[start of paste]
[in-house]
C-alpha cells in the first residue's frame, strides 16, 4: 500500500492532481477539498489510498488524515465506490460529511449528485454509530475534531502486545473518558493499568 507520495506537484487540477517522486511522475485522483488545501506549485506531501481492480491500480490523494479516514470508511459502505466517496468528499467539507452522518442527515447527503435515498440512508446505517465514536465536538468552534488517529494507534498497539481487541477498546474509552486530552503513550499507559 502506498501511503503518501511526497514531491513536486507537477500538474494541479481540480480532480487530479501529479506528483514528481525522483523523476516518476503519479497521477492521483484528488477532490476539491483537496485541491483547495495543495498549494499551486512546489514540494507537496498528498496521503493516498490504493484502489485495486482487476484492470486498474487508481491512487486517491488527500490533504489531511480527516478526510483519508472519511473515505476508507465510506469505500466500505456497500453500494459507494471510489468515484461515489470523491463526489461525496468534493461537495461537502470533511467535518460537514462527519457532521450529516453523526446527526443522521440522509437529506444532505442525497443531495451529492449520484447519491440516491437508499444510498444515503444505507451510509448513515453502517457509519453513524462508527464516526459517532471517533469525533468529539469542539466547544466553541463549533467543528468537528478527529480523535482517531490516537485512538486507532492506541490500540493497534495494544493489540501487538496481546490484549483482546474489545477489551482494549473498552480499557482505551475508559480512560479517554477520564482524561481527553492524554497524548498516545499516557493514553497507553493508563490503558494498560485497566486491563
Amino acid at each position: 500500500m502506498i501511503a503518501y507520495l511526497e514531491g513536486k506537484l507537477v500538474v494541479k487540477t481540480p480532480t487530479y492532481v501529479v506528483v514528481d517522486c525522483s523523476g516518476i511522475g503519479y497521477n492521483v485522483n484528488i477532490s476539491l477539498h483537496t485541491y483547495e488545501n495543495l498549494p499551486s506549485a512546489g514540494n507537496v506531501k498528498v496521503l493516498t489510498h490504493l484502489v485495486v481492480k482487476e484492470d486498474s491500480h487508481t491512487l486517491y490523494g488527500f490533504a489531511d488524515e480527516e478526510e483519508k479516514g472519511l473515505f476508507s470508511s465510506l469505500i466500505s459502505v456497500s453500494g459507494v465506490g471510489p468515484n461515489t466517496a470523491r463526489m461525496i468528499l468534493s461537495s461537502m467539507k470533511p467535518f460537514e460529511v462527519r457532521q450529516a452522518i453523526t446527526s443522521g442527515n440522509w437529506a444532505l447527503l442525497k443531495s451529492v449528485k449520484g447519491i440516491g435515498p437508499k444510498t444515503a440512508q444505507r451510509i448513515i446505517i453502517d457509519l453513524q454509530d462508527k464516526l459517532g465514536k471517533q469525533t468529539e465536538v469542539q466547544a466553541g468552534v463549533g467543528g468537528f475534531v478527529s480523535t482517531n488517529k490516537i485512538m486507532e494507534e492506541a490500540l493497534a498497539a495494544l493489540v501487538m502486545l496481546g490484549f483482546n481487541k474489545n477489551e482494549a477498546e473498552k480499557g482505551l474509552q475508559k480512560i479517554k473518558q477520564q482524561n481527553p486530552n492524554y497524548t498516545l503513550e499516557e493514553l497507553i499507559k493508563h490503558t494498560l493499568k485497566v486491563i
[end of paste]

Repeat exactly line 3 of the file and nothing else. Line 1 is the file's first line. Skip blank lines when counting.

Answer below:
Amino acid at each position: 500500500m502506498i501511503a503518501y507520495l511526497e514531491g513536486k506537484l507537477v500538474v494541479k487540477t481540480p480532480t487530479y492532481v501529479v506528483v514528481d517522486c525522483s523523476g516518476i511522475g503519479y497521477n492521483v485522483n484528488i477532490s476539491l477539498h483537496t485541491y483547495e488545501n495543495l498549494p499551486s506549485a512546489g514540494n507537496v506531501k498528498v496521503l493516498t489510498h490504493l484502489v485495486v481492480k482487476e484492470d486498474s491500480h487508481t491512487l486517491y490523494g488527500f490533504a489531511d488524515e480527516e478526510e483519508k479516514g472519511l473515505f476508507s470508511s465510506l469505500i466500505s459502505v456497500s453500494g459507494v465506490g471510489p468515484n461515489t466517496a470523491r463526489m461525496i468528499l468534493s461537495s461537502m467539507k470533511p467535518f460537514e460529511v462527519r457532521q450529516a452522518i453523526t446527526s443522521g442527515n440522509w437529506a444532505l447527503l442525497k443531495s451529492v449528485k449520484g447519491i440516491g435515498p437508499k444510498t444515503a440512508q444505507r451510509i448513515i446505517i453502517d457509519l453513524q454509530d462508527k464516526l459517532g465514536k471517533q469525533t468529539e465536538v469542539q466547544a466553541g468552534v463549533g467543528g468537528f475534531v478527529s480523535t482517531n488517529k490516537i485512538m486507532e494507534e492506541a490500540l493497534a498497539a495494544l493489540v501487538m502486545l496481546g490484549f483482546n481487541k474489545n477489551e482494549a477498546e473498552k480499557g482505551l474509552q475508559k480512560i479517554k473518558q477520564q482524561n481527553p486530552n492524554y497524548t498516545l503513550e499516557e493514553l497507553i499507559k493508563h490503558t494498560l493499568k485497566v486491563i